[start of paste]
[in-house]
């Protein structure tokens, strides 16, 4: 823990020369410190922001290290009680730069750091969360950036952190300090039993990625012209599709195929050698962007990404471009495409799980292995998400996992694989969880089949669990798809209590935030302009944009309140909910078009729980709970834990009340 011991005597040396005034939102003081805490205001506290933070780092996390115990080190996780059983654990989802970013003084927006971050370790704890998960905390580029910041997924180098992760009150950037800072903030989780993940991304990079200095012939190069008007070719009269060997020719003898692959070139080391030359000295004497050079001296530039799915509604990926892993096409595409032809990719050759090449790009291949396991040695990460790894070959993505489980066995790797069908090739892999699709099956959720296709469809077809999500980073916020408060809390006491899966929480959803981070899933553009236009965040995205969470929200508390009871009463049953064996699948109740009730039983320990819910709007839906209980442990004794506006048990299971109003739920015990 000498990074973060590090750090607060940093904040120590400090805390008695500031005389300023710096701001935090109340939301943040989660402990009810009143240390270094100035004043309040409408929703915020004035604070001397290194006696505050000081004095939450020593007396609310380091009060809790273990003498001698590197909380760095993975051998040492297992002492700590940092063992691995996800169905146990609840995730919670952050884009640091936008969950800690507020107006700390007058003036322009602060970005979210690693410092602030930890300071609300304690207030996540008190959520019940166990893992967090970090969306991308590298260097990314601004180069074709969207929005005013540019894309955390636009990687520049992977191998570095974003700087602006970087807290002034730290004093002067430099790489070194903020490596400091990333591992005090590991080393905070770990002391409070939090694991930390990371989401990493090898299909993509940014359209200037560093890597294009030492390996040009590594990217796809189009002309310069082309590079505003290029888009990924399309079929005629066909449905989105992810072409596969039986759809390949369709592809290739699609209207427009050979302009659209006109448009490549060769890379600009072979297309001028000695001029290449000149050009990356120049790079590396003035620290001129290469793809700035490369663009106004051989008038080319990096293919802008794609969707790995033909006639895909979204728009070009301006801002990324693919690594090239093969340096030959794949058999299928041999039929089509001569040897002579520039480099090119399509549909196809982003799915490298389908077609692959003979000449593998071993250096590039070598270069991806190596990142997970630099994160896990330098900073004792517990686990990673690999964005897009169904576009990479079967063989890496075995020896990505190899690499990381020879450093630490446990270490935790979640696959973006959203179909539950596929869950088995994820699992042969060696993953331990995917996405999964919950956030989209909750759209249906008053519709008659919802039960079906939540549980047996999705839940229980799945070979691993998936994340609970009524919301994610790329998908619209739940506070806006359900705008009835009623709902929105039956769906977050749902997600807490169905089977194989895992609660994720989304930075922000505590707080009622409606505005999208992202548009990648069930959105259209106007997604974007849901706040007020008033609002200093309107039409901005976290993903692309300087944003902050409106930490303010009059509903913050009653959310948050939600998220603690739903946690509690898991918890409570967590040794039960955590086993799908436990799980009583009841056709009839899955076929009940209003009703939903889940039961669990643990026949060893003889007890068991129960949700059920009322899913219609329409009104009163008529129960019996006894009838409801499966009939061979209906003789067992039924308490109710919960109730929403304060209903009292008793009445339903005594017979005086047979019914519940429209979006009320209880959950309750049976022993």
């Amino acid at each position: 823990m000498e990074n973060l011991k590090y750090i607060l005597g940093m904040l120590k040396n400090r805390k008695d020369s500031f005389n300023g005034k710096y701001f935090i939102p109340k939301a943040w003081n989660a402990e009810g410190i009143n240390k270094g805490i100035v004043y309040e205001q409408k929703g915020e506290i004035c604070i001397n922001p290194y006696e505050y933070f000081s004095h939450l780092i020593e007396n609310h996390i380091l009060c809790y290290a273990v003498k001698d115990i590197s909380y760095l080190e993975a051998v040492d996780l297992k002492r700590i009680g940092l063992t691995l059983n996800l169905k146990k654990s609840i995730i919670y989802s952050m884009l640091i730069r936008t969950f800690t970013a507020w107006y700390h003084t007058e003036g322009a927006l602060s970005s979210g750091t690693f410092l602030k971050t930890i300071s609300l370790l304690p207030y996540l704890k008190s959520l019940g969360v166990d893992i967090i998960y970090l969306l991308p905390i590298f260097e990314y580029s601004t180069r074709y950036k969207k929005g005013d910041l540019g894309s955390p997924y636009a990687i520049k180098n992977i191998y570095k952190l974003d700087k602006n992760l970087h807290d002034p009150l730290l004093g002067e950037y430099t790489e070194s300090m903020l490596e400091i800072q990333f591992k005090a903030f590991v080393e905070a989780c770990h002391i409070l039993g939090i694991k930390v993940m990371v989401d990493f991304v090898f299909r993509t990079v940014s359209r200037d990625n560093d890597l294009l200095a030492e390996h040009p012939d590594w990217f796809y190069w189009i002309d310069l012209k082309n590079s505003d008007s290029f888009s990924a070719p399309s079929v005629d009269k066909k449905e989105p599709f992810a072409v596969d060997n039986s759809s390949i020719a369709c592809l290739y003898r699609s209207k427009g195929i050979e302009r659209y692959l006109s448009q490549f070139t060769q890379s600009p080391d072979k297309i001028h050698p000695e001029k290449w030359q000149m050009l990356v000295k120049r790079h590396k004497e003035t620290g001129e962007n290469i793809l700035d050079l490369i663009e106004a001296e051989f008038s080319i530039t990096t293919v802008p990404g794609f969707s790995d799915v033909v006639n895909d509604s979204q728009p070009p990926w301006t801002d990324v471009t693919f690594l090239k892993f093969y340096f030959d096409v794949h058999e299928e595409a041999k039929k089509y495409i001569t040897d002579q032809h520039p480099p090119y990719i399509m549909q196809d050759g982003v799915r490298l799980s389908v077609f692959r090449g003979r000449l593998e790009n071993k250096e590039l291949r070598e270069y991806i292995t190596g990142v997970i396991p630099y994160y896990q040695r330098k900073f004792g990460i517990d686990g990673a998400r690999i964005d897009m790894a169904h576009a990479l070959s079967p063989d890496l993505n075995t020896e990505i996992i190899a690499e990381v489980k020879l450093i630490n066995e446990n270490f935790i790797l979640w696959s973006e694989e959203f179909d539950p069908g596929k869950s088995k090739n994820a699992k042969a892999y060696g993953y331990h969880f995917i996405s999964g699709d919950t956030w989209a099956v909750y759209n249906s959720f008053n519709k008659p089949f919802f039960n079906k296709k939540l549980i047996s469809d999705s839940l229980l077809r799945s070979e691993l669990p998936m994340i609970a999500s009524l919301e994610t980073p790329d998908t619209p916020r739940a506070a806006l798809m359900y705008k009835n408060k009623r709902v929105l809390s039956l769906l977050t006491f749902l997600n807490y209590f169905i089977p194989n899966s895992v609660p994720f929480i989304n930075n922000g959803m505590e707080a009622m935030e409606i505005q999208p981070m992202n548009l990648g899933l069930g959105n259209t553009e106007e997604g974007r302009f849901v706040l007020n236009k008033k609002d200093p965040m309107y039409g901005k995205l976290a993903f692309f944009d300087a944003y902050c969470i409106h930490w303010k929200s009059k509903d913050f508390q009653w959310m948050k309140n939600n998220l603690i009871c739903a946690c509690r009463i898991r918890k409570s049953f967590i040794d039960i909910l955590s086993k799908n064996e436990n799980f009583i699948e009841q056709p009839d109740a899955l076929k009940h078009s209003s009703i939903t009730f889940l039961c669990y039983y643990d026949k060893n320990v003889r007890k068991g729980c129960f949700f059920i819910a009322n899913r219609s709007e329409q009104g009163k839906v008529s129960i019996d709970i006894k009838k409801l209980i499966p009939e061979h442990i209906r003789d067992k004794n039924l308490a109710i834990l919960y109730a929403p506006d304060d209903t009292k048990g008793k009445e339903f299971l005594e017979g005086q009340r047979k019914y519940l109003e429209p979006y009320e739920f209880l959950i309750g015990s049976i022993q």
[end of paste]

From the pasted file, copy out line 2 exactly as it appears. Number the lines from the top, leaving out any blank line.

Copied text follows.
């Protein structure tokens, strides 16, 4: 823990020369410190922001290290009680730069750091969360950036952190300090039993990625012209599709195929050698962007990404471009495409799980292995998400996992694989969880089949669990798809209590935030302009944009309140909910078009729980709970834990009340 011991005597040396005034939102003081805490205001506290933070780092996390115990080190996780059983654990989802970013003084927006971050370790704890998960905390580029910041997924180098992760009150950037800072903030989780993940991304990079200095012939190069008007070719009269060997020719003898692959070139080391030359000295004497050079001296530039799915509604990926892993096409595409032809990719050759090449790009291949396991040695990460790894070959993505489980066995790797069908090739892999699709099956959720296709469809077809999500980073916020408060809390006491899966929480959803981070899933553009236009965040995205969470929200508390009871009463049953064996699948109740009730039983320990819910709007839906209980442990004794506006048990299971109003739920015990 000498990074973060590090750090607060940093904040120590400090805390008695500031005389300023710096701001935090109340939301943040989660402990009810009143240390270094100035004043309040409408929703915020004035604070001397290194006696505050000081004095939450020593007396609310380091009060809790273990003498001698590197909380760095993975051998040492297992002492700590940092063992691995996800169905146990609840995730919670952050884009640091936008969950800690507020107006700390007058003036322009602060970005979210690693410092602030930890300071609300304690207030996540008190959520019940166990893992967090970090969306991308590298260097990314601004180069074709969207929005005013540019894309955390636009990687520049992977191998570095974003700087602006970087807290002034730290004093002067430099790489070194903020490596400091990333591992005090590991080393905070770990002391409070939090694991930390990371989401990493090898299909993509940014359209200037560093890597294009030492390996040009590594990217796809189009002309310069082309590079505003290029888009990924399309079929005629066909449905989105992810072409596969039986759809390949369709592809290739699609209207427009050979302009659209006109448009490549060769890379600009072979297309001028000695001029290449000149050009990356120049790079590396003035620290001129290469793809700035490369663009106004051989008038080319990096293919802008794609969707790995033909006639895909979204728009070009301006801002990324693919690594090239093969340096030959794949058999299928041999039929089509001569040897002579520039480099090119399509549909196809982003799915490298389908077609692959003979000449593998071993250096590039070598270069991806190596990142997970630099994160896990330098900073004792517990686990990673690999964005897009169904576009990479079967063989890496075995020896990505190899690499990381020879450093630490446990270490935790979640696959973006959203179909539950596929869950088995994820699992042969060696993953331990995917996405999964919950956030989209909750759209249906008053519709008659919802039960079906939540549980047996999705839940229980799945070979691993998936994340609970009524919301994610790329998908619209739940506070806006359900705008009835009623709902929105039956769906977050749902997600807490169905089977194989895992609660994720989304930075922000505590707080009622409606505005999208992202548009990648069930959105259209106007997604974007849901706040007020008033609002200093309107039409901005976290993903692309300087944003902050409106930490303010009059509903913050009653959310948050939600998220603690739903946690509690898991918890409570967590040794039960955590086993799908436990799980009583009841056709009839899955076929009940209003009703939903889940039961669990643990026949060893003889007890068991129960949700059920009322899913219609329409009104009163008529129960019996006894009838409801499966009939061979209906003789067992039924308490109710919960109730929403304060209903009292008793009445339903005594017979005086047979019914519940429209979006009320209880959950309750049976022993």